Engineering bacteria to harvest electrons

Lead Research Organisation: University of East Anglia
Department Name: Biological Sciences


Carbon dioxide can be converted into organic molecules by photosynthesis, which requires a source of electrons. Some bacteria, such as Rhodopseudomonas palustris TIE-1, can harvest these electrons from environmental Fe2+ using special outer membrane transporters that trap the electrons inside the cell. By replacing the Fe2+ with an electrode it could be possible to build microbial electrochemical systems that use electrical power to power bacterial metabolism.
This project aims to understand how the transporters in R. palustris TIE-1 manage to keep electrons inside the cell. Initially genetic engineering and site directed mutagenesis will be used to generate a hybrid electron transporter in the outer membrane of the model organism Shewanella oneidensis and the ability for electrons to move across the membrane investigated using a range of spectroscopic techniques. With the help of collaborators at the University of Minnesota a parallel set of hybrid strains will be assembled in R. palustris TIE-1 and also characterised to determine the ability of these strains to fix CO2. Finally the opportunity to measure formation of chemical products succinate and formate by hybrid S. oneidensis strains using electrons supplied by electrodes will be measured.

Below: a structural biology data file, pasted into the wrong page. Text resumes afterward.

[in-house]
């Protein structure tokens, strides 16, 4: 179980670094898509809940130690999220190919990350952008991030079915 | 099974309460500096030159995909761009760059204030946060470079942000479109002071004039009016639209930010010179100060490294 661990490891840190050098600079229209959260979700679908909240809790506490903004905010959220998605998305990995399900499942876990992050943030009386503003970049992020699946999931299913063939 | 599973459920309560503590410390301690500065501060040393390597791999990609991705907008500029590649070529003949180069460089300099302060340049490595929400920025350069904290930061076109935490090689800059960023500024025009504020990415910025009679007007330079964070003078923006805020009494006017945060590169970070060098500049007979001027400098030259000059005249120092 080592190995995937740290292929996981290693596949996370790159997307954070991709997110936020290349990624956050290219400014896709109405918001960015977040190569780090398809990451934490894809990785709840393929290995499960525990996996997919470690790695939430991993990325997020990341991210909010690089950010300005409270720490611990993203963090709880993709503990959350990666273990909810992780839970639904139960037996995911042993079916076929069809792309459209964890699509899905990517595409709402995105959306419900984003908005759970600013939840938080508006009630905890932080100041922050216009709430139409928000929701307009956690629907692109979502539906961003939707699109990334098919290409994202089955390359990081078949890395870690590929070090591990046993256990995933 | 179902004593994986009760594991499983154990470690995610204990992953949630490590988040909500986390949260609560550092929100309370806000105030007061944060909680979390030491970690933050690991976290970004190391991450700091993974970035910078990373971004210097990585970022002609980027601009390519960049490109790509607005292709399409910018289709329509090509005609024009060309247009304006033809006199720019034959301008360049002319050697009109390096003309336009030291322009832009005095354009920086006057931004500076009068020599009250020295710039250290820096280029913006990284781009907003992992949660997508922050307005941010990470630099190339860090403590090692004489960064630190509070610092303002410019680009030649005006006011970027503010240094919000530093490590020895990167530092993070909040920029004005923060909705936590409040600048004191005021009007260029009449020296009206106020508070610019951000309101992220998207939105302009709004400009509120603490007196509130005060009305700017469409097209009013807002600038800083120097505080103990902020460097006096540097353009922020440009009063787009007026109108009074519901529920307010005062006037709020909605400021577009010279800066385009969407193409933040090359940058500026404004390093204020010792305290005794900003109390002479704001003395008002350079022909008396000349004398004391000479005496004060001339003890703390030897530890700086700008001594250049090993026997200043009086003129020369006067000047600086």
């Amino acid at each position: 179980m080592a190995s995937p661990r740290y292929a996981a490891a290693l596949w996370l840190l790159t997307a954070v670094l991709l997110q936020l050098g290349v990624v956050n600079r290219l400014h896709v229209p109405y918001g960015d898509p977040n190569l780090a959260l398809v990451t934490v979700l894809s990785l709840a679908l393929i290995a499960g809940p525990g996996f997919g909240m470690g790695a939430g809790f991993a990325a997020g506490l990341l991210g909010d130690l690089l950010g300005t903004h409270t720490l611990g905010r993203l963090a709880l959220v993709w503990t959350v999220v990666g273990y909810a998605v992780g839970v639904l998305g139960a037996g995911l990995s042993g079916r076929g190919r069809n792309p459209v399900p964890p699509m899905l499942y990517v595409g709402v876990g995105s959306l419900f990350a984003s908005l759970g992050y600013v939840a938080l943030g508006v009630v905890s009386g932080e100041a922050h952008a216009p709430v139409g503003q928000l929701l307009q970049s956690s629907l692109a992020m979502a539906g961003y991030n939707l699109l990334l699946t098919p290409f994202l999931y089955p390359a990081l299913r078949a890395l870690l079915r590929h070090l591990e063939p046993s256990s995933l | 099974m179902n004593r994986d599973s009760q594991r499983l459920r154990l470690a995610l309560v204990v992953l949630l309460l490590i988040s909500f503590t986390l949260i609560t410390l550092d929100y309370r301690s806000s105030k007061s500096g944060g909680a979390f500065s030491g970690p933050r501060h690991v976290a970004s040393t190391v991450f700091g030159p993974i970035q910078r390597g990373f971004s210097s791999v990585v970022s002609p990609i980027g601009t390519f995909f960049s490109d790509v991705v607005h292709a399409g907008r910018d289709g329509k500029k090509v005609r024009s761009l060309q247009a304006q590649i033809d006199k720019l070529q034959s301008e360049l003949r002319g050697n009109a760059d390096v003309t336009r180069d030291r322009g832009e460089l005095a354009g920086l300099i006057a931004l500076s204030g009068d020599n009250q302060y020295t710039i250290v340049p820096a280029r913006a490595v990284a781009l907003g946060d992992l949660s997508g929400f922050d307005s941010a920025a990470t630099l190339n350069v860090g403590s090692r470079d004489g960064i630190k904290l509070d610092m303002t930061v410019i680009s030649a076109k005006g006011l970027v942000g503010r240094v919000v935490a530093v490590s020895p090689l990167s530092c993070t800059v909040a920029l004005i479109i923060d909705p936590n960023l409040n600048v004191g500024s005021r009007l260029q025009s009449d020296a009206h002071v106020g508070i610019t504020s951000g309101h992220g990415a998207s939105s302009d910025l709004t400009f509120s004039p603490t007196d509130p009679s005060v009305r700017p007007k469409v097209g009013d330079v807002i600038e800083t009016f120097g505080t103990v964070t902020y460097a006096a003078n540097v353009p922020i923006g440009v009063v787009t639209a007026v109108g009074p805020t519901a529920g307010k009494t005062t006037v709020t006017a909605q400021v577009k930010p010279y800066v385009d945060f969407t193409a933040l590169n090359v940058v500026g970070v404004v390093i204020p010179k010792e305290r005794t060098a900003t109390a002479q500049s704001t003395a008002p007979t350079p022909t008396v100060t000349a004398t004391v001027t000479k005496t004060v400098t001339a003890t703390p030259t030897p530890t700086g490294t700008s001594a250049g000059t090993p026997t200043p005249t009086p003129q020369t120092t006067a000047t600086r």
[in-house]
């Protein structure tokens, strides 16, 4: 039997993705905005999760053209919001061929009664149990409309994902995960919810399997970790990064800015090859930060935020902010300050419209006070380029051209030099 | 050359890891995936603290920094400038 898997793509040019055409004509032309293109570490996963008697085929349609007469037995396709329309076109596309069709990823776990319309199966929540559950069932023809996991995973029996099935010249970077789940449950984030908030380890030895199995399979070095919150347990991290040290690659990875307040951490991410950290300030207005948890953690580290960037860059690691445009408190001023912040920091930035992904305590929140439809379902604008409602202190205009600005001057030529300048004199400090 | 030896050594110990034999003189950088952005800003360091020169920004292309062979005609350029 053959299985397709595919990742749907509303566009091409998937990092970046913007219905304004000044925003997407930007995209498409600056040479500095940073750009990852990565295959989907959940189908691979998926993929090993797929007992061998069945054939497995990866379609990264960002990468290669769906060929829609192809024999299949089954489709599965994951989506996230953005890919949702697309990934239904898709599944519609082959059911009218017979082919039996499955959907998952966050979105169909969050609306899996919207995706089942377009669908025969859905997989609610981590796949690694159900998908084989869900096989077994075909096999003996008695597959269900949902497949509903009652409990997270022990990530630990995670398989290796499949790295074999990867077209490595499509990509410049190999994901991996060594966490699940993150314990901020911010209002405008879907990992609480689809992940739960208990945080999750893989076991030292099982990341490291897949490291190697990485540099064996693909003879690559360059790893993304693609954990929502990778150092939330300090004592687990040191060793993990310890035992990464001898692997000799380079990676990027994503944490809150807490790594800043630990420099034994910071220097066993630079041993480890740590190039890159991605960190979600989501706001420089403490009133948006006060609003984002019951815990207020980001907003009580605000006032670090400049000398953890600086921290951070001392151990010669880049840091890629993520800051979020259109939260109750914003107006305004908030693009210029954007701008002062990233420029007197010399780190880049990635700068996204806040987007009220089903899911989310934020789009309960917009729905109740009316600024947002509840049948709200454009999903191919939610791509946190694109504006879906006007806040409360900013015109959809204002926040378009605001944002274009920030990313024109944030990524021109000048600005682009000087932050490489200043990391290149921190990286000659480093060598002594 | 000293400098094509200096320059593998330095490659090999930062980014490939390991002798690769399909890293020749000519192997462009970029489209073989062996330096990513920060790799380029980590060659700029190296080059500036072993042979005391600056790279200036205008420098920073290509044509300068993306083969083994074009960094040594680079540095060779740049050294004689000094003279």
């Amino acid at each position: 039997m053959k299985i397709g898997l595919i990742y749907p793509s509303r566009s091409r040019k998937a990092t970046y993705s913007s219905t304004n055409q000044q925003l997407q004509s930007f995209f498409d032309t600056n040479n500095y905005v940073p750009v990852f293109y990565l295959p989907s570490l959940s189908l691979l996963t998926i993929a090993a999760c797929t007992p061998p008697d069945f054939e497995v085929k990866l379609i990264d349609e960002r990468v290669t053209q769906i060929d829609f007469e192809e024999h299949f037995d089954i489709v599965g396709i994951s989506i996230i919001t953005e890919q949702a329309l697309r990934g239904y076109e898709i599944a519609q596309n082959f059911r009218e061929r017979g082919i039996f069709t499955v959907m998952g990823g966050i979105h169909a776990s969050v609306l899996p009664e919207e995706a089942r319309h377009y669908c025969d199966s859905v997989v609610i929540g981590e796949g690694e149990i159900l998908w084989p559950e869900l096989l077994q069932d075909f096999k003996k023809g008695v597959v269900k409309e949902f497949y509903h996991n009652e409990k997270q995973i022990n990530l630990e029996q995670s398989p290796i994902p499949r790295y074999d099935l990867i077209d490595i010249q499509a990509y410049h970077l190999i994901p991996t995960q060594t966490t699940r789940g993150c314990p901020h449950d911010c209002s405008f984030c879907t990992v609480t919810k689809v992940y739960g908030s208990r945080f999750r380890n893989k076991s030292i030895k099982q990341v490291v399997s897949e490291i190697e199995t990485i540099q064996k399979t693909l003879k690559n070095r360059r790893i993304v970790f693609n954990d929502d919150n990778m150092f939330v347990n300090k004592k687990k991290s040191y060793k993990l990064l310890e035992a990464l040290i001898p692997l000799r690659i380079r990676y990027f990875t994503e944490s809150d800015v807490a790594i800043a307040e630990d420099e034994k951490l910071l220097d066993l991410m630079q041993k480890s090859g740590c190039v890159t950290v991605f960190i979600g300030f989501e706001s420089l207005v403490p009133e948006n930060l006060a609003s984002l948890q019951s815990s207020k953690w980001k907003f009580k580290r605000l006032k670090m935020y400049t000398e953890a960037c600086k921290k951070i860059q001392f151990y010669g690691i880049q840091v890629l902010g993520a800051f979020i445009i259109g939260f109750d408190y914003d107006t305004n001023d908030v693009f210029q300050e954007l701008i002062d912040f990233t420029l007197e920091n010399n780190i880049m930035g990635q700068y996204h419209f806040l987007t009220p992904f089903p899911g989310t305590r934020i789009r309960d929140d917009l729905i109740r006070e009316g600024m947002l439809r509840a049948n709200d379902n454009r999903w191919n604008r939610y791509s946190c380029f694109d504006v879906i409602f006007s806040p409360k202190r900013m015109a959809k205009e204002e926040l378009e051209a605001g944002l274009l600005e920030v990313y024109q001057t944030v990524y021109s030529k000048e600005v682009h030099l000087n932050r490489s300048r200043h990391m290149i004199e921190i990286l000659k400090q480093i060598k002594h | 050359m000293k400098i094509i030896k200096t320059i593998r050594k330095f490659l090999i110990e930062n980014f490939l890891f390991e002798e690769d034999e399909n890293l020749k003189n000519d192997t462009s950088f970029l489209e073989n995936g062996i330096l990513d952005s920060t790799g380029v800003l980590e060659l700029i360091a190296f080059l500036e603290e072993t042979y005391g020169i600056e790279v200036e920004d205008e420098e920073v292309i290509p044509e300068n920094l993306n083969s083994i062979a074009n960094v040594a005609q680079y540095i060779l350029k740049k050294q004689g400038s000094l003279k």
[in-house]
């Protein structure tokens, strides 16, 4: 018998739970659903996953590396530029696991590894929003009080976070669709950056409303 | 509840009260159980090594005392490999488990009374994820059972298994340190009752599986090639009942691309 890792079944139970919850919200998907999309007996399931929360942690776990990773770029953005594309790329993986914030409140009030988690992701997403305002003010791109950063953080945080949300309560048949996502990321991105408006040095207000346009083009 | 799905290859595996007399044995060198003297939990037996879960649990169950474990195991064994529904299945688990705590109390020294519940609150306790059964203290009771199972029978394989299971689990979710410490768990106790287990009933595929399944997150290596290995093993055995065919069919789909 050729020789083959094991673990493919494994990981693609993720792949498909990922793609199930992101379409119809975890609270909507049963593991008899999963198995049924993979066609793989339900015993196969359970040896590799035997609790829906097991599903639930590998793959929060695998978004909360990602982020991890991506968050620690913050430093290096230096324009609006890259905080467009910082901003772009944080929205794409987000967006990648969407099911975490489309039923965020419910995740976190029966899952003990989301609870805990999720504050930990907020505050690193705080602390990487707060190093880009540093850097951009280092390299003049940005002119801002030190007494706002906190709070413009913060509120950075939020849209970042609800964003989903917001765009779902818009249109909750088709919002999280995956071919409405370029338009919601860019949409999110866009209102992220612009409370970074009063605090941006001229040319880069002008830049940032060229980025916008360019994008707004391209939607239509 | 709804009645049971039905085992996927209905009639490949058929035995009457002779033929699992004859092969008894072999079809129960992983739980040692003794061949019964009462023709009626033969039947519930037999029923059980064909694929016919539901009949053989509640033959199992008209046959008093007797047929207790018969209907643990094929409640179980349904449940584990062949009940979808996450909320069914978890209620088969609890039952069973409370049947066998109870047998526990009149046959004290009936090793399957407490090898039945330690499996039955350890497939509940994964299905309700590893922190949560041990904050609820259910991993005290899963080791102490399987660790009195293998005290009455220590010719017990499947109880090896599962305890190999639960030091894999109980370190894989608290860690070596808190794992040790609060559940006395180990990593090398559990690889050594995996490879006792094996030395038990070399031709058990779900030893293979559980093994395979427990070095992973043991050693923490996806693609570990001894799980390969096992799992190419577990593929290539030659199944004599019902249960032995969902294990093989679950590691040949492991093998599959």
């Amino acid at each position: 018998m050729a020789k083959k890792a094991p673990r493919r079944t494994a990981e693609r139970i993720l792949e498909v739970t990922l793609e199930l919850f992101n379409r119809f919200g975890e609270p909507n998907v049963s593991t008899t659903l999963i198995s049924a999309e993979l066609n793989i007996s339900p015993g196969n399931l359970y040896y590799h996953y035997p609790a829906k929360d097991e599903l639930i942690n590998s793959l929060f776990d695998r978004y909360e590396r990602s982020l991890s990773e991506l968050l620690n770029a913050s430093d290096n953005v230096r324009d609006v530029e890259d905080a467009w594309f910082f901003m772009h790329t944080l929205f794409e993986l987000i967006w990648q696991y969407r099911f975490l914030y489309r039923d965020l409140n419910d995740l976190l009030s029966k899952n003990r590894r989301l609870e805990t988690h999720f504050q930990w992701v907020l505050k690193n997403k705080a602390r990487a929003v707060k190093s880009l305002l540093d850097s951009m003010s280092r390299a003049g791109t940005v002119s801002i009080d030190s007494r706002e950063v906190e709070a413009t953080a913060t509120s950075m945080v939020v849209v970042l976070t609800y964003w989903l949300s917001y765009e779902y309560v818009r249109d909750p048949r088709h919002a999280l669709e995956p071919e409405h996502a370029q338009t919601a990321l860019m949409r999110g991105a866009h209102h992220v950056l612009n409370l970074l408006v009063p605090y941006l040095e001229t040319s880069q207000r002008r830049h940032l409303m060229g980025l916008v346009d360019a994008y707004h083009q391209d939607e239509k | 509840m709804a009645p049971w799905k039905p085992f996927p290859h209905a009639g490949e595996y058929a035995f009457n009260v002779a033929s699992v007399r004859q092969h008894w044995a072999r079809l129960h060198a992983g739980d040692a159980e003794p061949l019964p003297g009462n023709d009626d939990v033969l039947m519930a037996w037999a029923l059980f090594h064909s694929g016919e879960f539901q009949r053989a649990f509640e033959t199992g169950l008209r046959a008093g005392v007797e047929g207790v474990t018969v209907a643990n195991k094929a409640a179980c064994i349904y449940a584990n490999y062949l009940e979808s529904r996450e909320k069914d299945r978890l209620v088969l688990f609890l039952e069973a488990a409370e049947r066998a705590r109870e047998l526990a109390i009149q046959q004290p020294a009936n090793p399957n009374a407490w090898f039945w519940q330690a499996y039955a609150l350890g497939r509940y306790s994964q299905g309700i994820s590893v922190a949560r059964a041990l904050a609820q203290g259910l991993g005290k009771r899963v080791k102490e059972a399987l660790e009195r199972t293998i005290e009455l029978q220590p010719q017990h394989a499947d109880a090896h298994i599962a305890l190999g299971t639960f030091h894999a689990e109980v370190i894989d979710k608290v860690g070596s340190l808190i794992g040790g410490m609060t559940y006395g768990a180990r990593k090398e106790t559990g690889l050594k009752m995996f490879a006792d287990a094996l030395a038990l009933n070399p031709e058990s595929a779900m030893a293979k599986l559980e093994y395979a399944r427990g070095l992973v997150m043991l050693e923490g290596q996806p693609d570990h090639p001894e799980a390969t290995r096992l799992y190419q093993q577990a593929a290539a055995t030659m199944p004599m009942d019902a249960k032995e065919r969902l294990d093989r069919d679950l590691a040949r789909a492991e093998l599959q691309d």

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Studentship Projects

Project Reference Relationship Related To Start End Student Name
BB/T008717/1 01/10/2020 30/09/2028
2445462 Studentship BB/T008717/1 01/10/2020 30/09/2024 Luis Morales Florez